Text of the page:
The Amazing Four's Very Stressful Day (Author Interview)


Introducing “The Amazing Four’s Very Stressful Day,” the new must-read children’s book about friendship, teamwork, and overcoming stress! In this fun and engaging story, four friends come together to learn about stress and how to manage it.

Through their journey, your child will learn practical techniques for identifying and coping with stress, including breathing, seeking the support of others, and positive thinking. As the story unfolds, your child will discover how The Amazing Four work together to support one another and overcome challenging situations.

“The Amazing Four” is the perfect tool for helping children understand and cope with stress/ With relatable characters and real-world scenarios, this book will inspire and empower your child to face life’s challenges with courage and confidence.

Whether you’re a parent, teacher, or caregiver, “The Amazing Four’s Very Stressful Day” is a must-have addition to your child’s library. Order your copy today and discover the power of friendship and teamwork in managing stress!

Why is this book important?

Teaching young children about stress early is helpful for several reasons:

1.       Developing emotional intelligence: children who understand what stress is and how to identify it are more likely to develop emotional intelligence. This means they are better equipped to understand and manage their own emotions and those of others.

2.       Building resilience: learning about stress and how to manage it can help children build resilience. Resilience is the ability to bounce back from adversity, and it’s an important skill for children to develop to help them navigate the challenges they will face throughout their lives.

3.       Preventing future health problems: chronic stress can have a negative impact on a child’s physical and mental health. By teaching children how to identify and manage stress early, we can help prevent future health problems.

4.       Setting them up for success: learning how to manage stress is an important life skill that can set children up for success in all areas of their lives. Children who are able to manage stress are more likely to perform well academically, socially, and in other areas of their lives.


About Michele Nealon, Psy.D.

Dr. Michele Nealon brings a wealth of knowledge and experience to writing a book about stress management for children.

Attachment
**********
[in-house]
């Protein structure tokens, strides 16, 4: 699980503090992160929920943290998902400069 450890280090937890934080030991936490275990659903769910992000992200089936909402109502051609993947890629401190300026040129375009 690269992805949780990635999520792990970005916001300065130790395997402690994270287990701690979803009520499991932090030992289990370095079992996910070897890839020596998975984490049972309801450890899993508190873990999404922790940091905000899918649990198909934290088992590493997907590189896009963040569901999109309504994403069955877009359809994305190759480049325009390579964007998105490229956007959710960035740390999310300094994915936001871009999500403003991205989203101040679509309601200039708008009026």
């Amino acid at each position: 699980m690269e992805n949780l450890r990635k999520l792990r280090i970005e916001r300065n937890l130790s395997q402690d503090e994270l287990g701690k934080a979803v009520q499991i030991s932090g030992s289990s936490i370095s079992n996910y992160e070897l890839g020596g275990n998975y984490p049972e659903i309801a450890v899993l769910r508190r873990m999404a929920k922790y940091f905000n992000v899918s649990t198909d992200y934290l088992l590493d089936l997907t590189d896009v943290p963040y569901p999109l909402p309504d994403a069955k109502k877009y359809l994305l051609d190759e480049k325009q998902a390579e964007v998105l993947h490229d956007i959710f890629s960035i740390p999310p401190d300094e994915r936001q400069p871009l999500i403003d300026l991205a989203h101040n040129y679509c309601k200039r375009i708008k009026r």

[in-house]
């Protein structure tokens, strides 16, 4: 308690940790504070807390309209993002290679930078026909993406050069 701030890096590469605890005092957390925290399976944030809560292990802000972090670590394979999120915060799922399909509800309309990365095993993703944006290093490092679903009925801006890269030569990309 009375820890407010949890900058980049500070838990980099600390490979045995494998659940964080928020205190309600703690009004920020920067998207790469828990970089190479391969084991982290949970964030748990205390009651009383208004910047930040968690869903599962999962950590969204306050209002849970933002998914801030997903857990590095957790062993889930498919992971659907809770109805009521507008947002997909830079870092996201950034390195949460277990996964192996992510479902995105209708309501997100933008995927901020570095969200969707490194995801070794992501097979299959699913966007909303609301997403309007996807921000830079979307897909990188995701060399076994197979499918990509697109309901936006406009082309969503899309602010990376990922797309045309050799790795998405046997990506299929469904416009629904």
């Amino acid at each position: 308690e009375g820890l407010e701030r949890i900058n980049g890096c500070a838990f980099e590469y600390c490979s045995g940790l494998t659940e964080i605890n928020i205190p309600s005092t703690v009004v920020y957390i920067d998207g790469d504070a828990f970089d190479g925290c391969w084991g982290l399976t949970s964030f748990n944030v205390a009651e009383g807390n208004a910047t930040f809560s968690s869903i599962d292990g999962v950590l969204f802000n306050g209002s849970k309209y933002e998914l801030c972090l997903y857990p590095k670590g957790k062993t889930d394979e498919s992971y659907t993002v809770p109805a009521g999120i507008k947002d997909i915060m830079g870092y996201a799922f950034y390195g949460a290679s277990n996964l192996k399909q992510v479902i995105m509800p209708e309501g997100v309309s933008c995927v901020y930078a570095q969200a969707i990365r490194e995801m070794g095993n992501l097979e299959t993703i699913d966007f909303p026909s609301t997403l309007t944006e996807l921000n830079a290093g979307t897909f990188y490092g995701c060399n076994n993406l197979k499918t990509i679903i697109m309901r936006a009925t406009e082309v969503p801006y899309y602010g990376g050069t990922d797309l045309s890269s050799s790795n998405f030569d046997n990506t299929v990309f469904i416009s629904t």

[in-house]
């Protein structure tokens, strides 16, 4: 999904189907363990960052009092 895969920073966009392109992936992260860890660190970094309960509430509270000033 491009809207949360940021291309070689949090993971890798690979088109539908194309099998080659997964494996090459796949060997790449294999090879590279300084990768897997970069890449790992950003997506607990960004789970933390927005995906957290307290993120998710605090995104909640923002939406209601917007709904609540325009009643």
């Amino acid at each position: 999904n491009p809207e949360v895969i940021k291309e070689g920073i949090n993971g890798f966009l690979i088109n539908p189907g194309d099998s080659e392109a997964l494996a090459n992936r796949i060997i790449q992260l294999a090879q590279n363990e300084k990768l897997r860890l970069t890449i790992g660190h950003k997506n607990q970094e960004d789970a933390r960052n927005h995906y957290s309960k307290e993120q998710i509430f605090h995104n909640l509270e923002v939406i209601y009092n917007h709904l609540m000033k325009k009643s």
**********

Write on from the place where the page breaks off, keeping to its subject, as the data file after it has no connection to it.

As a Clinical Psychologist, specializing in the treatment of children and adolescent, she has a deep understanding of how stress effects children’s emotional and physical health, as well as their behavior and development.

As President of The Chicago School of Professional Psychology, she is highly respected in her field. As an educator and administrator, she has a deep understanding of how to communicate complex concepts in a way that is engaging and understandable for children.


Why is it important to educate parents and caregivers about children’s stress?

Parents and caregivers play a crucial role in helping children develop healthy coping mechanisms and manage stress effectively.

Here is how:

1.       Early identification: parents who are educated about children’s stress are better equipped to identify signs of stress in their child early on. This can help prevent stress from becoming chronic or escalating into more serious mental health issues.

2.       Supportive environment: parents who understand children’s stress can create a supportive environment that helps children manage stress effectively. This can include coping skills, encouraging open communication, and modeling healthy stress management behaviors.

3.       Improves mental health: parents who are educated about children’s stress are better equipped to support their child’s mental health. This can improve the child’s overall well-being and reduce the risk of mental health issues.

4.       Strengthened parent-child relationship: when parents understand and support their child’s stress management, it can help strengthen the parent-child relationship. This can foster trust, communication, and a sense of security in the child.